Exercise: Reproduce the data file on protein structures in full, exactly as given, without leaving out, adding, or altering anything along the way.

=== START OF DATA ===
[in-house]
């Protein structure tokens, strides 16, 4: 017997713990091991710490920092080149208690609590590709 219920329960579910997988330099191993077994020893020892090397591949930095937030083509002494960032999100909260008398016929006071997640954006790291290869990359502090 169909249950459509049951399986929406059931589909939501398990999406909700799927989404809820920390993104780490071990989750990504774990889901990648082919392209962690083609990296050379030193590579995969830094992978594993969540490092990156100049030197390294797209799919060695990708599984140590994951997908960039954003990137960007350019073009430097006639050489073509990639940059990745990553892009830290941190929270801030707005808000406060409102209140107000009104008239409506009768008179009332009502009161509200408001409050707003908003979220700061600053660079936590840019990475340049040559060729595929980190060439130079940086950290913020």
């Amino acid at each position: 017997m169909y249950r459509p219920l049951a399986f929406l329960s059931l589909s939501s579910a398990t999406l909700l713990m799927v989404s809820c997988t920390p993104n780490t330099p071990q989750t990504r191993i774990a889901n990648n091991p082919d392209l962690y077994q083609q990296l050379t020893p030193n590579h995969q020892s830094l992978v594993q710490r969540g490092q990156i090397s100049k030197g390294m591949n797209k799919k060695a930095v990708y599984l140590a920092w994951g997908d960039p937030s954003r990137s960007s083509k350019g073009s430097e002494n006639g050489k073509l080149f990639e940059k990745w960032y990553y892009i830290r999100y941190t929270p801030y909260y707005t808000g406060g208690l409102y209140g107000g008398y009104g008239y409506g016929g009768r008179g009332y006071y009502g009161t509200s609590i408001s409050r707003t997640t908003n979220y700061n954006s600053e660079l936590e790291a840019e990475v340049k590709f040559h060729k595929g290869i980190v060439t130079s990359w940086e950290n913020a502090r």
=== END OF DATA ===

[in-house]
């Protein structure tokens, strides 16, 4: 017997713990091991710490920092080149208690609590590709 219920329960579910997988330099191993077994020893020892090397591949930095937030083509002494960032999100909260008398016929006071997640954006790291290869990359502090 169909249950459509049951399986929406059931589909939501398990999406909700799927989404809820920390993104780490071990989750990504774990889901990648082919392209962690083609990296050379030193590579995969830094992978594993969540490092990156100049030197390294797209799919060695990708599984140590994951997908960039954003990137960007350019073009430097006639050489073509990639940059990745990553892009830290941190929270801030707005808000406060409102209140107000009104008239409506009768008179009332009502009161509200408001409050707003908003979220700061600053660079936590840019990475340049040559060729595929980190060439130079940086950290913020």
């Amino acid at each position: 017997m169909y249950r459509p219920l049951a399986f929406l329960s059931l589909s939501s579910a398990t999406l909700l713990m799927v989404s809820c997988t920390p993104n780490t330099p071990q989750t990504r191993i774990a889901n990648n091991p082919d392209l962690y077994q083609q990296l050379t020893p030193n590579h995969q020892s830094l992978v594993q710490r969540g490092q990156i090397s100049k030197g390294m591949n797209k799919k060695a930095v990708y599984l140590a920092w994951g997908d960039p937030s954003r990137s960007s083509k350019g073009s430097e002494n006639g050489k073509l080149f990639e940059k990745w960032y990553y892009i830290r999100y941190t929270p801030y909260y707005t808000g406060g208690l409102y209140g107000g008398y009104g008239y409506g016929g009768r008179g009332y006071y009502g009161t509200s609590i408001s409050r707003t997640t908003n979220y700061n954006s600053e660079l936590e790291a840019e990475v340049k590709f040559h060729k595929g290869i980190v060439t130079s990359w940086e950290n913020a502090r």